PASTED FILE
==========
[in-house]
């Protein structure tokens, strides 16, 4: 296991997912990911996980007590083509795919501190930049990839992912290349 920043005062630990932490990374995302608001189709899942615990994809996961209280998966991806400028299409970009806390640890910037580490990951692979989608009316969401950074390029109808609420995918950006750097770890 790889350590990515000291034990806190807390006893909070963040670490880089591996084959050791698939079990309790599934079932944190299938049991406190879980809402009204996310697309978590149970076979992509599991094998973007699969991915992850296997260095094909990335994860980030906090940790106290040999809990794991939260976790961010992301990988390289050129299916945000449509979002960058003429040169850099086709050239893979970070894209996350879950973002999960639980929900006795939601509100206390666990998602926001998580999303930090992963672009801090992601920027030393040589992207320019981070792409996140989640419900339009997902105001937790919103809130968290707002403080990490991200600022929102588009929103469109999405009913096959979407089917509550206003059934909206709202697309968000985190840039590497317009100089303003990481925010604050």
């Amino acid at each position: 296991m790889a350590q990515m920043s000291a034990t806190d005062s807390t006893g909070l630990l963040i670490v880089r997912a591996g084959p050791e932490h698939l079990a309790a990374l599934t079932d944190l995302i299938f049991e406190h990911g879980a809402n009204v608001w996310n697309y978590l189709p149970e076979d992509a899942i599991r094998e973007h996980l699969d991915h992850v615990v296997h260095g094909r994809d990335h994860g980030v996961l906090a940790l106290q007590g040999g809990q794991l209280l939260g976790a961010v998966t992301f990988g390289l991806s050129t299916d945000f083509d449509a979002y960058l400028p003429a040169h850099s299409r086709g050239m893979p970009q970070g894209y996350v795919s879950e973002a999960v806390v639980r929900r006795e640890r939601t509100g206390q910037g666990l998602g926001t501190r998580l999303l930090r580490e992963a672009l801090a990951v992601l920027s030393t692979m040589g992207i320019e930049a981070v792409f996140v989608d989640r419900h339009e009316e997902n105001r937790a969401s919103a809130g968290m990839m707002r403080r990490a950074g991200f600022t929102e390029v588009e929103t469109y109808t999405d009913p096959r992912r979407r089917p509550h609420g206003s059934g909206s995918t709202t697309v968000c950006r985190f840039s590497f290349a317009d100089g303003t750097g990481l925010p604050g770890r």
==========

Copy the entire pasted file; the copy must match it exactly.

[in-house]
């Protein structure tokens, strides 16, 4: 296991997912990911996980007590083509795919501190930049990839992912290349 920043005062630990932490990374995302608001189709899942615990994809996961209280998966991806400028299409970009806390640890910037580490990951692979989608009316969401950074390029109808609420995918950006750097770890 790889350590990515000291034990806190807390006893909070963040670490880089591996084959050791698939079990309790599934079932944190299938049991406190879980809402009204996310697309978590149970076979992509599991094998973007699969991915992850296997260095094909990335994860980030906090940790106290040999809990794991939260976790961010992301990988390289050129299916945000449509979002960058003429040169850099086709050239893979970070894209996350879950973002999960639980929900006795939601509100206390666990998602926001998580999303930090992963672009801090992601920027030393040589992207320019981070792409996140989640419900339009997902105001937790919103809130968290707002403080990490991200600022929102588009929103469109999405009913096959979407089917509550206003059934909206709202697309968000985190840039590497317009100089303003990481925010604050």
């Amino acid at each position: 296991m790889a350590q990515m920043s000291a034990t806190d005062s807390t006893g909070l630990l963040i670490v880089r997912a591996g084959p050791e932490h698939l079990a309790a990374l599934t079932d944190l995302i299938f049991e406190h990911g879980a809402n009204v608001w996310n697309y978590l189709p149970e076979d992509a899942i599991r094998e973007h996980l699969d991915h992850v615990v296997h260095g094909r994809d990335h994860g980030v996961l906090a940790l106290q007590g040999g809990q794991l209280l939260g976790a961010v998966t992301f990988g390289l991806s050129t299916d945000f083509d449509a979002y960058l400028p003429a040169h850099s299409r086709g050239m893979p970009q970070g894209y996350v795919s879950e973002a999960v806390v639980r929900r006795e640890r939601t509100g206390q910037g666990l998602g926001t501190r998580l999303l930090r580490e992963a672009l801090a990951v992601l920027s030393t692979m040589g992207i320019e930049a981070v792409f996140v989608d989640r419900h339009e009316e997902n105001r937790a969401s919103a809130g968290m990839m707002r403080r990490a950074g991200f600022t929102e390029v588009e929103t469109y109808t999405d009913p096959r992912r979407r089917p509550h609420g206003s059934g909206s995918t709202t697309v968000c950006r985190f840039s590497f290349a317009d100089g303003t750097g990481l925010p604050g770890r």